139

I have this script on one free PHP-supporting server:

<html>
<body>

<?php
$file = fopen("lidn.txt","a");


fclose($file);
?>

</body>
</html>

It creates the file lidn.txt, but it's empty.

How can I create a file and write something into it, for example the line "Cats chase mice"?

200

You can use a higher-level function like:

file_put_contents($filename, $content);

which is identical to calling fopen(), fwrite(), and fclose() successively to write data to a file.

Docs: file_put_contents

6
  • 3
    Just a sidenote, file_put_contents() works in PHP5 only. Doesn't seem like a problem in this case (your answer got accepter, after all), but there might still be a few hosts out there running PHP4.x .
    – Duroth
    Nov 20 '09 at 10:25
  • 3
    A very important sidenote: file_put_contents() is a memory nightmare in comparison to fopen(). I love to use it but when handling large files you want to be able to "stream" data into it. PHP will require a large multiple of final filesize as internal memory, so keep that in mind when using this function. For smaller amounts of data I'd recommend it for it's easy usage.
    – John
    Oct 12 '16 at 4:09
  • 2
    Then use file_put_contents($filename, $other_stream). It's the same as using stream_copy_to_stream-), which is very memory efficient.
    – Savageman
    Oct 12 '16 at 9:03
  • @Duroth it works only in PHP5 or it works only from PHP5 ? those are 2 different things.
    – Xsmael
    Jan 31 '20 at 17:26
  • 2
    @Xsmael Not in the distant past of 2009 ;) PHP7 wasn't around back then. But yeah, put_file_contents() was first introduced in PHP5, and has been included since, in later versions as well.
    – Duroth
    Feb 3 '20 at 9:28
101

Consider fwrite():

<?php
$fp = fopen('lidn.txt', 'w');
fwrite($fp, 'Cats chase mice');
fclose($fp);
?>
2
  • @sathish after writing to the file like above how do we read the file without closing the file ( fclose($fp) ), I tried with $fp = fopen('lidn.txt', 'w+'); , $fp = fopen('lidn.txt', 'a+'); but neither of them worked Aug 21 '16 at 9:57
  • @KasunSiyambalapitiya See rewind()
    – kmoser
    Mar 3 '21 at 2:08
26
$fp = fopen('lidn.txt', 'w');
fwrite($fp, 'Cats chase');
fwrite($fp, 'mice');
fclose($fp);

http://php.net/manual/en/function.fwrite.php

13
$text = "Cats chase mice";
$filename = "somefile.txt";
$fh = fopen($filename, "a");
fwrite($fh, $text);
fclose($fh);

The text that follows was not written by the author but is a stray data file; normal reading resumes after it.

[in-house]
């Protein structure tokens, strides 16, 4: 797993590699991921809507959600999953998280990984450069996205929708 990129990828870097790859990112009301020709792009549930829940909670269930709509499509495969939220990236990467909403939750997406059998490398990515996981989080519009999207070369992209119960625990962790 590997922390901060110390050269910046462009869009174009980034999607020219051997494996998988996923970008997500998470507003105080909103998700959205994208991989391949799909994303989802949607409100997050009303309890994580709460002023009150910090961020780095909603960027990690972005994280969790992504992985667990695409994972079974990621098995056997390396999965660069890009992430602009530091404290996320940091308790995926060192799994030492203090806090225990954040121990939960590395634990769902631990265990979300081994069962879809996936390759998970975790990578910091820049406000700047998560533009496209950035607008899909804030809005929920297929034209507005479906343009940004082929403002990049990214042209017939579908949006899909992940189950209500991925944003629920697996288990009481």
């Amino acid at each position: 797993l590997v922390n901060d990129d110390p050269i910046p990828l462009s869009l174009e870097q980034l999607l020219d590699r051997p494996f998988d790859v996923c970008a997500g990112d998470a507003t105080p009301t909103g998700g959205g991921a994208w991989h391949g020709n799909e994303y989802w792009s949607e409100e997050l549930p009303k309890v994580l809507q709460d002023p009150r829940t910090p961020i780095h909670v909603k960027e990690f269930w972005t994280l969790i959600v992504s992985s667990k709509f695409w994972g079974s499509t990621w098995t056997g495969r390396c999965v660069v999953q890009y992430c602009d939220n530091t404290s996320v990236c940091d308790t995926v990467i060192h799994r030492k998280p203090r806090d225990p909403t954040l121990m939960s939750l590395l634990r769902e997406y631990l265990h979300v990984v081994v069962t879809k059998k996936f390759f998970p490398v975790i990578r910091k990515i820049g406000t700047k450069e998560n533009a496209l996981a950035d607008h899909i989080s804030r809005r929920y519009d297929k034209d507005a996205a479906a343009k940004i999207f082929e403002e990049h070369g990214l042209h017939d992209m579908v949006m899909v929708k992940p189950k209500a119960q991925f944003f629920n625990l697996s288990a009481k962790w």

You use fwrite()

1
  • after writing to the file like above how do we read the file without closing the file ( fclose($fh) ), I tried with $fh = fopen('lidn.txt', 'w+'); ,` $fh = fopen('lidn.txt', 'a+'); ` but neither of them worked Aug 21 '16 at 9:59
11

It is easy to write file :

$fp = fopen('lidn.txt', 'w');
fwrite($fp, 'Cats chase mice');
fclose($fp);
8

Here are the steps:

  1. Open the file
  2. Write to the file
  3. Close the file

    $select = "data what we trying to store in a file";
    $file = fopen("/var/www/htdocs/folder/test.txt", "w");        
    fwrite($file, $select->__toString());
    fclose($file);
    
8

I use the following code to write files on my web directory.

write_file.html

<form action="file.php"method="post">
<textarea name="code">Code goes here</textarea>
<input type="submit"value="submit">
</form>

write_file.php

<?php
// strip slashes before putting the form data into target file
$cd = stripslashes($_POST['code']);

// Show the msg, if the code string is empty
if (empty($cd))
    echo "Nothing to write";

// if the code string is not empty then open the target file and put form data in it
else
{
    $file = fopen("demo.php", "w");
    echo fwrite($file, $cd);

    // show a success msg 
    echo "data successfully entered";
    fclose($file);
}
?>

This is a working script. be sure to change the url in the form action and the target file in fopen() function if you want to use it on your site.

1
  • 2
    I just started writing php but this looks like you are not just writing a text file, but you are writing a php code file onto your server, which could then be run immediately after by referencing the "demo.php" URL. Someone could write malicious PHP code to your server and immediately execute it, right? I assume this is so you could test your own codes but people should be warned of the risks of this particular implementation. (That being said, I like it and will us it myself)
    – RufusVS
    Jan 23 '18 at 16:47
7

In order to write to a file in PHP you need to go through the following steps:

  1. Open the file

  2. Write to the file

  3. Close the file

    $select = "data what we trying to store in a file";
    $file = fopen("/var/www/htdocs/folder/test.txt", "a");
    fwrite($file  , $select->__toString());
         fclose($file );
    
6

fwrite() is a smidgen faster and file_put_contents() is just a wrapper around those three methods anyway, so you would lose the overhead. Article

file_put_contents(file,data,mode,context):

The file_put_contents writes a string to a file.

This function follows these rules when accessing a file.If FILE_USE_INCLUDE_PATH is set, check the include path for a copy of filename Create the file if it does not exist then Open the file and Lock the file if LOCK_EX is set and If FILE_APPEND is set, move to the end of the file. Otherwise, clear the file content Write the data into the file and Close the file and release any locks. This function returns the number of the character written into the file on success, or FALSE on failure.

fwrite(file,string,length):

The fwrite writes to an open file.The function will stop at the end of the file or when it reaches the specified length, whichever comes first.This function returns the number of bytes written or FALSE on failure.

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